Aha Moment

The retina sees green and yellow patches,
but eyes defeat the camouflage;
a lion in the foliage
is recognized, as visual cortex matches
the picture’s pattern with a predator,
and tells the limbic system we,
have got to save our lives and flee,
our brain the Aha moment editor.

What eyes find most confusing brains can read.
They recognize the bottom line,
and see intelligent design,
decoding cryptic signals that mislead
by recognizing glimpses of gestalt,
enabling us to see beyond
all apparitions and respond.
with aha to the random and occult.

V. S. Ramachandran was the BBC’s Reith lecturer in 2003 and describes what he calls an AHA moment
(http: //www.bbc.co.uk/radio4/reith2003/lectures.shtml) :

Vision evolved mainly to discover objects and to defeat camouflage. You don't realize this when you look around you and you see clearly defined objects. But imagine your primate ancestors scurrying up in the treetops trying to detect a lion seen behind fluttering green foliage. What you get inside the eyeball on the retina is just a bunch of yellow lion fragments obscured by all the leaves. But the brain says - so to speak - 'What's the likelihood that all these different yellow fragments are exactly the same yellow simply by chance? Zero. They must all belong to one object, so let me link them together, glue them together. Oh my God, it's a lion - let me out of here! ' And as soon as you glue them together, a signal gets sent to the limbic system saying: 'AHA, there's something object-like, pay attention here'. So there's an arousal, and an attention which then titillates the limbic system, and you pay attention and you dodge the lion.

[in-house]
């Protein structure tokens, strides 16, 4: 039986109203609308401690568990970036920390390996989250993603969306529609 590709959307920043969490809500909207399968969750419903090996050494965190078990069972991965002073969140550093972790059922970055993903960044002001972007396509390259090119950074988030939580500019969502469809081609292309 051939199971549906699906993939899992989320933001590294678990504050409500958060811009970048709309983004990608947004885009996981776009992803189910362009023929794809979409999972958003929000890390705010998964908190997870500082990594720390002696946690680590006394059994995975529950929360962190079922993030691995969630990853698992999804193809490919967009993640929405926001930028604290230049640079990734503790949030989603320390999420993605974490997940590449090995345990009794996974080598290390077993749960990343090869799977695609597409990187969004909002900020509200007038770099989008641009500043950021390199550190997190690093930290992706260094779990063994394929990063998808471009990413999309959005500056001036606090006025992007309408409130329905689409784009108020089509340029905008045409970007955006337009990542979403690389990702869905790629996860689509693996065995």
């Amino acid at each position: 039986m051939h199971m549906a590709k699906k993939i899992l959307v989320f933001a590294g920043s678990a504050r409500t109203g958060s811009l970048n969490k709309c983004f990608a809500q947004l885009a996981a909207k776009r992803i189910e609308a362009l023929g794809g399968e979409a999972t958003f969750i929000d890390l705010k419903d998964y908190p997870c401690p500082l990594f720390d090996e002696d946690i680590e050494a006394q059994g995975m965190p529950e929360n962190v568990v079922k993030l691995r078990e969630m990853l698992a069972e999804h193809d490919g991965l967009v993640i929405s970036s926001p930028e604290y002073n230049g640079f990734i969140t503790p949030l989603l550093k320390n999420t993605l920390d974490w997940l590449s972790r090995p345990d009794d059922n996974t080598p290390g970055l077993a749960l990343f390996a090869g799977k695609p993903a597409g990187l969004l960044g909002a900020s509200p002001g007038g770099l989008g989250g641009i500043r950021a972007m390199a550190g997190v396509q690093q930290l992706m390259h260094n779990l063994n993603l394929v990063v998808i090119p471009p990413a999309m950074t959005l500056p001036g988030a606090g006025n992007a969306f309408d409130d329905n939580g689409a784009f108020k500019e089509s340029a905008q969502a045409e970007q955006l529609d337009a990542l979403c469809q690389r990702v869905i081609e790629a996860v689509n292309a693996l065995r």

And such 'AHAs' are created, I maintain, at every stage in the visual hierarchy as partial object-like entities are discovered that draw your interest and attention. What the artist tries to do is to generate as many of these 'AHA' signals in as many visual areas as possible by more optimally exciting these areas with his paintings or sculptures than you could achieve with natural visual scenes or realistic images. Not a bad definition of art if you think about it.


by gershon hepner

Comments (2)

Yes this is a great definiton of art. Impressive to hear since I have been pursuing exactly this sort of question and concluded that poems are like show and tell of whatever a poet has collected to show together. Your poem greatly ellucidates this idea. Thank you.
An enjoyable write as usual!